New CFTA Executive Director Has Plans to Take Organization to Next Level

photo from Center for the Arts/Facebook.

Regina Wilkerson Ward, the new executive director at the Center for the Arts in Murfreesboro, has hit the ground running. She is determined to build on the strong footing that her predecessor, Patience Long, put in place before her.

“Our mission continues to be to enhance the quality of life in our community by providing cultural and economic enrichment through the arts,” said Ward. But what she plans to do is to add more accountability and more sustainability.

For the last several years, Ward has been working as a Regional Philanthropy Strategist for Bethany Christian Services, covering the east coast of the United States and their global entities. She has 13 years of experience in fundraising, nonprofit strategic growth and community leadership. Her focus is on development and implementation of fundraising strategies while growing the depth and breadth of current successful programming.

“I grew up in a dance studio in Murfreesboro,” said Ward. “I have been doing choreography in community theater for years…I know the arts enrich communities and help them grow.” 

Center for the Arts provides creatives with a safe place to develop their skills; a place for artists to display and sell their art in their gallery; a place where more than 1500 students take theater and voice classes; a place where more than 500 volunteers donate their time as actors, designers, technicians and house coordinators; and a place where more than 30,000 patrons come to see between eight and 12 performances per year.

Ward plans to create new and updated policies and procedures around both main stage and youth productions, to increase training for all team members including for emergency situations, to enhance operational and program budgets, to procure an updated CRM and ticketing system, to develop an actor’s guild, to increase partnerships with other cultural and educational organizations, to increased curriculum guidelines and planning for all educational programming, to create a detailed fundraising campaign program, to develop a well-maintained marketing and stewardship campaign, to put additional focus on the experience of patrons and volunteers, and to maintain and upgrade facilities to make the experience more equitable for all.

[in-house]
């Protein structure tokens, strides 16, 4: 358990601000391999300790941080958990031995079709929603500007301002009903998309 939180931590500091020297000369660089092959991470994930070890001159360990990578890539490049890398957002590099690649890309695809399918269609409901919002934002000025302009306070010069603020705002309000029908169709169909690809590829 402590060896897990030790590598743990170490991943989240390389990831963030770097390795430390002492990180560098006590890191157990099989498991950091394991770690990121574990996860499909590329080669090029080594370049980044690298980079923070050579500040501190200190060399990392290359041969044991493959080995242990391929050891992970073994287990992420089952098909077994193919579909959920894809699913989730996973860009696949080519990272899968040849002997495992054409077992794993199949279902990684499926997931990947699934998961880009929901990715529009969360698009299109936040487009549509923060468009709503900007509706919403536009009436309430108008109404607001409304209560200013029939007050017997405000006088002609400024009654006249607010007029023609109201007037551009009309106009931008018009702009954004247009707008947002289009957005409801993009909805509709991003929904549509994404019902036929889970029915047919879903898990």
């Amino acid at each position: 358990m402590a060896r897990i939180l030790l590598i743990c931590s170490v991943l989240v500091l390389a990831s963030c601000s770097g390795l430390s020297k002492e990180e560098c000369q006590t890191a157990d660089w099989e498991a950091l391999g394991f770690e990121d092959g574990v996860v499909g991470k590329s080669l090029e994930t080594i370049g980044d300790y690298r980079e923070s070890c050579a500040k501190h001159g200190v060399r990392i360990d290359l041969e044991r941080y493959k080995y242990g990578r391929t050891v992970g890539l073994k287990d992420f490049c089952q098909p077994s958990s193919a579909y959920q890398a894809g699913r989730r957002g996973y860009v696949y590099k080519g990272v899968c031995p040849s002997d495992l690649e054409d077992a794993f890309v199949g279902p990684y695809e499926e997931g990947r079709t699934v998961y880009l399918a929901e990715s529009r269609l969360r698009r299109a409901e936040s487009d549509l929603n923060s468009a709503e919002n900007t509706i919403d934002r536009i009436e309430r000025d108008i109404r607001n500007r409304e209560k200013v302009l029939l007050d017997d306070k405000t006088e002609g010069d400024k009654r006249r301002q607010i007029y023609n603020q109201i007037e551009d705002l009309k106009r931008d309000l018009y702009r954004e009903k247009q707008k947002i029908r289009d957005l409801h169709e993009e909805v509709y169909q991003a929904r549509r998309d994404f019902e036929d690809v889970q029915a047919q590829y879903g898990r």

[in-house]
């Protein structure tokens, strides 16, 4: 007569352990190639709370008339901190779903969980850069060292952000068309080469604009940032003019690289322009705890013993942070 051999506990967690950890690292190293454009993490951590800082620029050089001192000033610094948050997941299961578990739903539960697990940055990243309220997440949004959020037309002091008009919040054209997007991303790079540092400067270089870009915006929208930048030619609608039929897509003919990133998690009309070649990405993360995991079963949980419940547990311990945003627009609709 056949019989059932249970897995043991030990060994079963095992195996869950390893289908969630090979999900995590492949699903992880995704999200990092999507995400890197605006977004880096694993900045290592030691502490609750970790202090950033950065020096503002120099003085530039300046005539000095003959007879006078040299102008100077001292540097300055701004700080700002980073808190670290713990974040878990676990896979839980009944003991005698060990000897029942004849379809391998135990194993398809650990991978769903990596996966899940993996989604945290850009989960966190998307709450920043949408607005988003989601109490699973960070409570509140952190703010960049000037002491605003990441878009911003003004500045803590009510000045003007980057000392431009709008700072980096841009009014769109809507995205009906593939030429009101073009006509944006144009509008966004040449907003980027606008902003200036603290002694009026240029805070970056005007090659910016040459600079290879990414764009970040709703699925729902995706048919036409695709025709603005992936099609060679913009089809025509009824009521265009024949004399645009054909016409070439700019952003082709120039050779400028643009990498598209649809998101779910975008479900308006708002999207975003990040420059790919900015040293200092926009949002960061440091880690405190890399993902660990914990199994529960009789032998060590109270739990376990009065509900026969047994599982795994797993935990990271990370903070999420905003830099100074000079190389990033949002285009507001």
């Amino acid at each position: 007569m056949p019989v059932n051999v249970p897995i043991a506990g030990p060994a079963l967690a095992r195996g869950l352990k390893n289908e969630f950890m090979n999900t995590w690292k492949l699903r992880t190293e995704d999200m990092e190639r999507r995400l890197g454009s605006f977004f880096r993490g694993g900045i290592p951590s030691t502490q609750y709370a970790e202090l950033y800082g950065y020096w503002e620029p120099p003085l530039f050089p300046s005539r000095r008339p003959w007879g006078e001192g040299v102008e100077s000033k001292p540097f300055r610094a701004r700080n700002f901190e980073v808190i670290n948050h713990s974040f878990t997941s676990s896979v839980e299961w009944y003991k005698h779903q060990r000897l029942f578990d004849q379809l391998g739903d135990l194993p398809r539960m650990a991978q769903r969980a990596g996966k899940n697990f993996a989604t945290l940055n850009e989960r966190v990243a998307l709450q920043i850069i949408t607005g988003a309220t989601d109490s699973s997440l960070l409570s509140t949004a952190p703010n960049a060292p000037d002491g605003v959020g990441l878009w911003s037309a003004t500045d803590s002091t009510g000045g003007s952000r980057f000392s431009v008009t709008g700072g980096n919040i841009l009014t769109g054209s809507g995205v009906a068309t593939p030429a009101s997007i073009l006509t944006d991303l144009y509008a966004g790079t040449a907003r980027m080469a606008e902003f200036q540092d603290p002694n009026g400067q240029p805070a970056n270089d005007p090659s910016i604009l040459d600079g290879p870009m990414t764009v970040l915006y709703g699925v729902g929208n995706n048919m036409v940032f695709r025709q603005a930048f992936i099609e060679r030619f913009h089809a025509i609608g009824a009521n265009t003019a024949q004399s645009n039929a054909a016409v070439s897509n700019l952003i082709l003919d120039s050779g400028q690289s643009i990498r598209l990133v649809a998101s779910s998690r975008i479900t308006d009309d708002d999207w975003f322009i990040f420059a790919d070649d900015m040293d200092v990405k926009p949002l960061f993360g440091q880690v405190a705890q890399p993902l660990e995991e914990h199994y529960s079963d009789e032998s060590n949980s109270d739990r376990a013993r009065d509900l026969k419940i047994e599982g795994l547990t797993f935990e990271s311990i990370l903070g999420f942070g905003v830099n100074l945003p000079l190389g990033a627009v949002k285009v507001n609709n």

“I believe tight procedures help with growth,” said Ward.

More than 100 people auditioned for their upcoming performance of “Sound of Music.” That is, as Ward said, a lot of Marias and a lot of Liesels. She wants to make sure that everyone is being given a fair and equitable chance at getting a part. There is a core of actors who are involved in many of the theater’s productions, but there is also an increasing number of new talents coming to the auditions.

An opportunity she hopes to grow is school outreach by getting school children to see live theater performances to introduce them to the art form and to link up with the performing arts program at Middle Tennessee State University.

Reaching out to other cultural arts organizations is another goal. For example, she hopes to find ways to partner with both the Hawaiian and Native American dance troops that have contacted her. Adding dance to the performance opportunities at CFTA is dear to her heart.

Updating the mechanical systems and the building itself is also on her list of plans. She, like others in the past, have long been wanting to find an off-site downtown location in which to store costumes, props and set pieces. “Preferably something with a storefront as we rent costumes and props to other theaters,” said Ward.

She would also like to move wheelchair entry to the front of the theater, as anyone in a wheelchair has to enter the building from the back, through backstage.

Her strategies to bring her vision to fruition includes nine, 12- and 18-month fundraising campaigns, creating a content calendar for the marketing of shows and stewardship of community advocates, increased visibility in the community where the mission is shared by bringing actors ‘out of the theater,’ re-organizing space for volunteers and backstage areas for better operation, and the creation of surveys to gage patron experience and capture data for ongoing communication.

She feels that a quote she found from actor, filmmaker and creator of “Euphoria,” Sam Levinson puts her plans into focus: “Don’t watch the clock, do what it does. Keep going.”